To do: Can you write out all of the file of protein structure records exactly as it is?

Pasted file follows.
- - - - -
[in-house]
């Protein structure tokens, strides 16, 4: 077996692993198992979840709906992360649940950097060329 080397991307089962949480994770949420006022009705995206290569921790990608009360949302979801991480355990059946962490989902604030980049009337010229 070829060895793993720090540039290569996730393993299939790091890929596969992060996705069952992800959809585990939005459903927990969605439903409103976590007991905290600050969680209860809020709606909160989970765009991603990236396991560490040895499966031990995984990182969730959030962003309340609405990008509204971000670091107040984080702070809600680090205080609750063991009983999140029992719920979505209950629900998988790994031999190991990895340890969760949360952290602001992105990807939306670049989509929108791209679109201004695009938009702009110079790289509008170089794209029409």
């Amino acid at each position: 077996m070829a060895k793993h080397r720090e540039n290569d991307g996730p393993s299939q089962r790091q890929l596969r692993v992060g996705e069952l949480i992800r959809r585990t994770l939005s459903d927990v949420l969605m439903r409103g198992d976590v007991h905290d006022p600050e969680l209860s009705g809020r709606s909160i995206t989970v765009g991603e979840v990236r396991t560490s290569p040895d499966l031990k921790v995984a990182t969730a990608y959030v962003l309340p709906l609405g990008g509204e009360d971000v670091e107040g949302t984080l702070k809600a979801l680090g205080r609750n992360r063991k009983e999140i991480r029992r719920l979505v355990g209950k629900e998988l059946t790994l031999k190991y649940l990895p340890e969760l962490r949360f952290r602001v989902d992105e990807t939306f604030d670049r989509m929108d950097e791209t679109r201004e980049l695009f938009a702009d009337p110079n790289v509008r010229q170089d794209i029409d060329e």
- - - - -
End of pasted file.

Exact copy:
[in-house]
């Protein structure tokens, strides 16, 4: 077996692993198992979840709906992360649940950097060329 080397991307089962949480994770949420006022009705995206290569921790990608009360949302979801991480355990059946962490989902604030980049009337010229 070829060895793993720090540039290569996730393993299939790091890929596969992060996705069952992800959809585990939005459903927990969605439903409103976590007991905290600050969680209860809020709606909160989970765009991603990236396991560490040895499966031990995984990182969730959030962003309340609405990008509204971000670091107040984080702070809600680090205080609750063991009983999140029992719920979505209950629900998988790994031999190991990895340890969760949360952290602001992105990807939306670049989509929108791209679109201004695009938009702009110079790289509008170089794209029409």
């Amino acid at each position: 077996m070829a060895k793993h080397r720090e540039n290569d991307g996730p393993s299939q089962r790091q890929l596969r692993v992060g996705e069952l949480i992800r959809r585990t994770l939005s459903d927990v949420l969605m439903r409103g198992d976590v007991h905290d006022p600050e969680l209860s009705g809020r709606s909160i995206t989970v765009g991603e979840v990236r396991t560490s290569p040895d499966l031990k921790v995984a990182t969730a990608y959030v962003l309340p709906l609405g990008g509204e009360d971000v670091e107040g949302t984080l702070k809600a979801l680090g205080r609750n992360r063991k009983e999140i991480r029992r719920l979505v355990g209950k629900e998988l059946t790994l031999k190991y649940l990895p340890e969760l962490r949360f952290r602001v989902d992105e990807t939306f604030d670049r989509m929108d950097e791209t679109r201004e980049l695009f938009a702009d009337p110079n790289v509008r010229q170089d794209i029409d060329e």